Despite regulatory hurdles on a city-by-city basis, electric scooter companies and their respective services are continuing to make their way to markets all over the world. Earlier this week, for example, Lime announced its entrance into Madrid, launching hundreds of electric scooters in the Spanish capital. About a week before that, competitor Bird launched in Paris and laid out its intentioned to bring electric scooters to Tel Aviv.
As Bird expands to international markets, it’s worth noting that competitor Lime has operated its bikes and scooters outside of the U.S. for quite some time. Last December, Lime brought its bikes to a number of European cities and in June, Lime brought its scooters to Paris. Lime also recently raised a $335 million round and teamed up with transportation behemoth Uber.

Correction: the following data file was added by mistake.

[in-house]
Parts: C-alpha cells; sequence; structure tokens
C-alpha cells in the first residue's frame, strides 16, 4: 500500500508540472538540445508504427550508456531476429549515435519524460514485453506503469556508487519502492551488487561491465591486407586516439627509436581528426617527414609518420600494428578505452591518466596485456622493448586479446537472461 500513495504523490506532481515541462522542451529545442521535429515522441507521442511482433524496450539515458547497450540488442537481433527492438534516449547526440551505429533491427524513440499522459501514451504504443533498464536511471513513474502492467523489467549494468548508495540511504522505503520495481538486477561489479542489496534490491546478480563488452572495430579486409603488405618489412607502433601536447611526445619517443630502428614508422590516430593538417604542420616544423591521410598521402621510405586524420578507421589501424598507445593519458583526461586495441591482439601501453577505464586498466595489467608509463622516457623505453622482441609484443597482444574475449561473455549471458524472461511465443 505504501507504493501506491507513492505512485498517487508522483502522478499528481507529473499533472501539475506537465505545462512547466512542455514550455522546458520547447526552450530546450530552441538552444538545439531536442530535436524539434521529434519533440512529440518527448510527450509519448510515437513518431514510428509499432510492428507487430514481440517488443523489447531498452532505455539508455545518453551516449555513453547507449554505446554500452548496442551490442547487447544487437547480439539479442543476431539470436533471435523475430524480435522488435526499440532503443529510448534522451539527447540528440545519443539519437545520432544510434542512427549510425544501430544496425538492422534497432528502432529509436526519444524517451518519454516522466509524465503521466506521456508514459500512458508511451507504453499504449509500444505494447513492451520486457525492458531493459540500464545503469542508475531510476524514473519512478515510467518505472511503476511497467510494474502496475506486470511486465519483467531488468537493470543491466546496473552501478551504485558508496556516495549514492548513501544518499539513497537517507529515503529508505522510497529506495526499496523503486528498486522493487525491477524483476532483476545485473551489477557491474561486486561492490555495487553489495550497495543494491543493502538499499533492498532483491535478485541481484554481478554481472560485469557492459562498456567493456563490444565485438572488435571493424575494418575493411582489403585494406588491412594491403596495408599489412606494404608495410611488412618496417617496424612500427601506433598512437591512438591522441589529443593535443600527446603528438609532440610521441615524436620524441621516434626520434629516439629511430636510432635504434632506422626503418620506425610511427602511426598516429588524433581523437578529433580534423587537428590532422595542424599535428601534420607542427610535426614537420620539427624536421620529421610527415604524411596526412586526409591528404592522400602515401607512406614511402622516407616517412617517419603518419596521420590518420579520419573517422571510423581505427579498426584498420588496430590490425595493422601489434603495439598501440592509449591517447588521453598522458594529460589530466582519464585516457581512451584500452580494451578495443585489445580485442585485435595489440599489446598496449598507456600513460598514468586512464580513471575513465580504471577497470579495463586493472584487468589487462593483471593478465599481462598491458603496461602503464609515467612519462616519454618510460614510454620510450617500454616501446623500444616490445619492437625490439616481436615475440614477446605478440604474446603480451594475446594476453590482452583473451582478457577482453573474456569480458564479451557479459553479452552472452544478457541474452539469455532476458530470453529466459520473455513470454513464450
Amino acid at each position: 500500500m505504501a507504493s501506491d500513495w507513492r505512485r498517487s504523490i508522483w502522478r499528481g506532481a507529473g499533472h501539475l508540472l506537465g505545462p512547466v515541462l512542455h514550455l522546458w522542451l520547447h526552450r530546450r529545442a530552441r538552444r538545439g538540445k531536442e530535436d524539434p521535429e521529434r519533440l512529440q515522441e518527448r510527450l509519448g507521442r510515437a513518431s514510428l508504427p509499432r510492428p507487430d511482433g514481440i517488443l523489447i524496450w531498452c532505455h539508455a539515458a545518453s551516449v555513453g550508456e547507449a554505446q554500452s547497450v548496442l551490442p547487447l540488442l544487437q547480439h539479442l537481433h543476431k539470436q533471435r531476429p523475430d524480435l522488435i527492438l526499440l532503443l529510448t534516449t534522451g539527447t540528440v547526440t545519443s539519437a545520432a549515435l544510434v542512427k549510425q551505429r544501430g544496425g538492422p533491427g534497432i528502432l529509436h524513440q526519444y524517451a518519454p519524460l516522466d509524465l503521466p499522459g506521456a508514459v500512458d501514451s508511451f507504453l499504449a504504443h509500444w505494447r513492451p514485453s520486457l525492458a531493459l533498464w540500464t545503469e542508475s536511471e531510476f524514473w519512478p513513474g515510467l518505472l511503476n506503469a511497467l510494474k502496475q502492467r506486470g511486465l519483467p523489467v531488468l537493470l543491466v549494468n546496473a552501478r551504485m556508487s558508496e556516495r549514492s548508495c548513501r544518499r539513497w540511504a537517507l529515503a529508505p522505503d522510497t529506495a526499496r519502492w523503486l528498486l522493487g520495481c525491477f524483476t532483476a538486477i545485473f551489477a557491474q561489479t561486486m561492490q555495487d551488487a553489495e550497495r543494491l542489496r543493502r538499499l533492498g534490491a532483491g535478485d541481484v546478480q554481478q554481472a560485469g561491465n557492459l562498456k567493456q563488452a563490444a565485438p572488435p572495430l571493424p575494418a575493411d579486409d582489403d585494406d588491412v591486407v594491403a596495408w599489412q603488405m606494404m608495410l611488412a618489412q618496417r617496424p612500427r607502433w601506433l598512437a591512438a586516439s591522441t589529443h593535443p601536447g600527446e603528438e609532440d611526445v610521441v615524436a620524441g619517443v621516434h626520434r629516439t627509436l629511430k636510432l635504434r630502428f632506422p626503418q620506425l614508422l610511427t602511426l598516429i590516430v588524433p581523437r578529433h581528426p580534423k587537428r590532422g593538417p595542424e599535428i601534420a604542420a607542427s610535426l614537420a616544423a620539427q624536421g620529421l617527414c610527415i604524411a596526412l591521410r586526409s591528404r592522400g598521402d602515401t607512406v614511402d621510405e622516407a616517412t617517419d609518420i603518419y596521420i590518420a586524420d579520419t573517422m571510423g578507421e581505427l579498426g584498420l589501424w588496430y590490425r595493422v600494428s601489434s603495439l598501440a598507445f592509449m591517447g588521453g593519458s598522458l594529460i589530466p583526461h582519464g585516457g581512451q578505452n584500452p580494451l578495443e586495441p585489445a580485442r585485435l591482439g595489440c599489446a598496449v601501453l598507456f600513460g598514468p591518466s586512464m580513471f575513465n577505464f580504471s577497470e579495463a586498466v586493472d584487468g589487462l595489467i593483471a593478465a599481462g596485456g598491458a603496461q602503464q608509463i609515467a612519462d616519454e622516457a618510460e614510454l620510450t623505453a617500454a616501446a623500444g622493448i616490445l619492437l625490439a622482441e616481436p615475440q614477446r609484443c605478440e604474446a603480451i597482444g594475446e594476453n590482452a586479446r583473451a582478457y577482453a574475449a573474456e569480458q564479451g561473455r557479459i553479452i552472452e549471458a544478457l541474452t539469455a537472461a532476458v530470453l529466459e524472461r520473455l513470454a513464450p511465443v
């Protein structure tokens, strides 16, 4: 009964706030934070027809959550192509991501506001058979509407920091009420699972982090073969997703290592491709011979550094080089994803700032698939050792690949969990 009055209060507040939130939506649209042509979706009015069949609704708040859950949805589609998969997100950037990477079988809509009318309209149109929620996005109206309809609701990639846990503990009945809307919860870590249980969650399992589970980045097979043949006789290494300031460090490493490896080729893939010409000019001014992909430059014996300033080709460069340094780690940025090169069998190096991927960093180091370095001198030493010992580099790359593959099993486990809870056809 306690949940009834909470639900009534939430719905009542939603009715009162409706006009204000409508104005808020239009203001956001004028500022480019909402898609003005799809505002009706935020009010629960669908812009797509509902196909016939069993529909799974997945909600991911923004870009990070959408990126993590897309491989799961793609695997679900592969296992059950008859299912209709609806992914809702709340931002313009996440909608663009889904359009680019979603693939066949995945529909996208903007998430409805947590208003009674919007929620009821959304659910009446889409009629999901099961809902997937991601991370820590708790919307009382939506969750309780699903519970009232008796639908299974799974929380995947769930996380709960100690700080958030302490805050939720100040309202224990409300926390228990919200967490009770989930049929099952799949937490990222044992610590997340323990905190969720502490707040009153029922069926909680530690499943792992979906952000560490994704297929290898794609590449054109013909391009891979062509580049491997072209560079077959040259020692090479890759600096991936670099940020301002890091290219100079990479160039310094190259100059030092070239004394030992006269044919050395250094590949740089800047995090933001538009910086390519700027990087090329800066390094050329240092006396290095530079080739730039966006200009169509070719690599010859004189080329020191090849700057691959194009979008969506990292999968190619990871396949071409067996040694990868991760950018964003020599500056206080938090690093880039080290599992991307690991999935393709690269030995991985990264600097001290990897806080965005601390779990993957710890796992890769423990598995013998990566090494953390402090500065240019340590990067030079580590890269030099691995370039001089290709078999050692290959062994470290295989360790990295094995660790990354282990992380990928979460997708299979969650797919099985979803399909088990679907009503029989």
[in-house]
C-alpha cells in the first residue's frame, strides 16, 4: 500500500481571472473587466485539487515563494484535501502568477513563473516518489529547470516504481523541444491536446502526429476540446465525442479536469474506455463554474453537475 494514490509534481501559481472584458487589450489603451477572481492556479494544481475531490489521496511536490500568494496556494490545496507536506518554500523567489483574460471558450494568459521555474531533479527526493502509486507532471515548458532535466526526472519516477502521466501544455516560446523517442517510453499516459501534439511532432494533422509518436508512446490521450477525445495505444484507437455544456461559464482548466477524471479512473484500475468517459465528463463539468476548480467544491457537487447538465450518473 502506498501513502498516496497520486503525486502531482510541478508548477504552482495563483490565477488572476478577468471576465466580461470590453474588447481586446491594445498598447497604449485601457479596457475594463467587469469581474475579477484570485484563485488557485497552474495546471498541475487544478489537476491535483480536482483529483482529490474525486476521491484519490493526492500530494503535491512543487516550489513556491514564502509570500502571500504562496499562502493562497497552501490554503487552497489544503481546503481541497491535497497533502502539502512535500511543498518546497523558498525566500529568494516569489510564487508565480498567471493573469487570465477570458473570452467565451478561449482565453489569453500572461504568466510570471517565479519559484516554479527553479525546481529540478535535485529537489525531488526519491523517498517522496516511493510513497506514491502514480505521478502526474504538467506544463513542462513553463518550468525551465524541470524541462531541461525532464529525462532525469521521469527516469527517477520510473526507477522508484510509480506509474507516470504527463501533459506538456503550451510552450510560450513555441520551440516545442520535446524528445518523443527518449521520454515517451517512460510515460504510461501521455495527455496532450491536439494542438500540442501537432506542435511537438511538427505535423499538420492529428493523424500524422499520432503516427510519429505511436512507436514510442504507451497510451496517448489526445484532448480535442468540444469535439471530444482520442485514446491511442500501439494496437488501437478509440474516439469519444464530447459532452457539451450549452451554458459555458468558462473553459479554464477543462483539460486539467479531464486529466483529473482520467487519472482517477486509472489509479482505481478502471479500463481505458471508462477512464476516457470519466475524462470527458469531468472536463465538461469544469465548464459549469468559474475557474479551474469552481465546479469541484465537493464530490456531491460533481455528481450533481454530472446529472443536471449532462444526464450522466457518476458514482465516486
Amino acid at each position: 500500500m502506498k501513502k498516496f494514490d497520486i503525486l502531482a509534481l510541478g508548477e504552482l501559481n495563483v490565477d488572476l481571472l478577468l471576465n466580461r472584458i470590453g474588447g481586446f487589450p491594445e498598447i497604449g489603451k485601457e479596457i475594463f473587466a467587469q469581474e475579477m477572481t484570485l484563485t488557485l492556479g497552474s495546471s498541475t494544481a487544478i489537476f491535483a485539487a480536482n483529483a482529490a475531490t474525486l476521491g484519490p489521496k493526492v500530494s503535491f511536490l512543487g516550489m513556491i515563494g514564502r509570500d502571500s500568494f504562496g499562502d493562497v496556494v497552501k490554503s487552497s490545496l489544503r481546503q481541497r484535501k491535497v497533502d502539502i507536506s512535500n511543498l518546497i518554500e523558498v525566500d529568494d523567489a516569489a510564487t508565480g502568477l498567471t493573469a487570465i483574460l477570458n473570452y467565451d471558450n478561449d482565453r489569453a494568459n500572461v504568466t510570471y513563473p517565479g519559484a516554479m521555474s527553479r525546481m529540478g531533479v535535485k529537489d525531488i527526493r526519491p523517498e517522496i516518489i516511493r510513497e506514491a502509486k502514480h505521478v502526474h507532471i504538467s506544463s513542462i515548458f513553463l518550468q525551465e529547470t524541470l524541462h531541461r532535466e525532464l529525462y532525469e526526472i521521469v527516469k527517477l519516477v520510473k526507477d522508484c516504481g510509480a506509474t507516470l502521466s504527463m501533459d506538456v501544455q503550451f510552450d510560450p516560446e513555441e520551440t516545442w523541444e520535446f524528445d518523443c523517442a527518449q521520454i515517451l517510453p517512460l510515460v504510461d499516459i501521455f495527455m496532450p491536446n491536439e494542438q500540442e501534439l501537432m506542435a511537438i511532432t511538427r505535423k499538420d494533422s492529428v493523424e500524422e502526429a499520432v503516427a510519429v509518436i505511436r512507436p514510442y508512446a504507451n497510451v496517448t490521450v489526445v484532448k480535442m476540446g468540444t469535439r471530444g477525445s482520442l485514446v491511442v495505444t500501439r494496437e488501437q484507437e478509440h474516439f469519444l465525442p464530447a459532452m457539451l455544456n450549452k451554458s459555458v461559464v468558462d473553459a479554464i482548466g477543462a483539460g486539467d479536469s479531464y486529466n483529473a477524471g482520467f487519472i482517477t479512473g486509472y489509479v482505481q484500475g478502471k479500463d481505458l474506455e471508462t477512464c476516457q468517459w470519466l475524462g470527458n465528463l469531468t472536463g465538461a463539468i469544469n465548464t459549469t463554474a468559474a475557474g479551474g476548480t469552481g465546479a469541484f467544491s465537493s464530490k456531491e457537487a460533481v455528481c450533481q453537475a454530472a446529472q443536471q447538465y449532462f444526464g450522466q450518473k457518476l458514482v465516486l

Nationwide, Bird, Lime, Spin, Goat and Skip have collectively deployed scooters in 33 cities. Outside of the U.S., you’ll find scooters from those companies in just three cities.
Bird and Lime are by no means the only companies working in this space, but they’re the two that have raised most the capital. Bird has raised $415 million in funding while Lime has raised $467 million. Bird and Lime are also the only two U.S.-based scooter companies that have gone international.
Over in the U.S., of course, the competitive landscape is an entirely different story. California is the main hot spot for scooters in the U.S., but they have also popped up in Texas, Washington D.C., North Carolina and other states throughout the country.
Unsurprisingly, regulation has proved to be an issue for many of these companies. In San Francisco, the Municipal Transportation Agency is currently reviewing permit applications from 12 electric scooter services — including ones from Lyft, Uber and Razor — looking to operate in the city. The permit process came as a result of Bird, Lime and Spin deploying their electric scooters without permission in the city in March. Fast forward to today and electric scooters are nowhere to be found on the streets of San Francisco.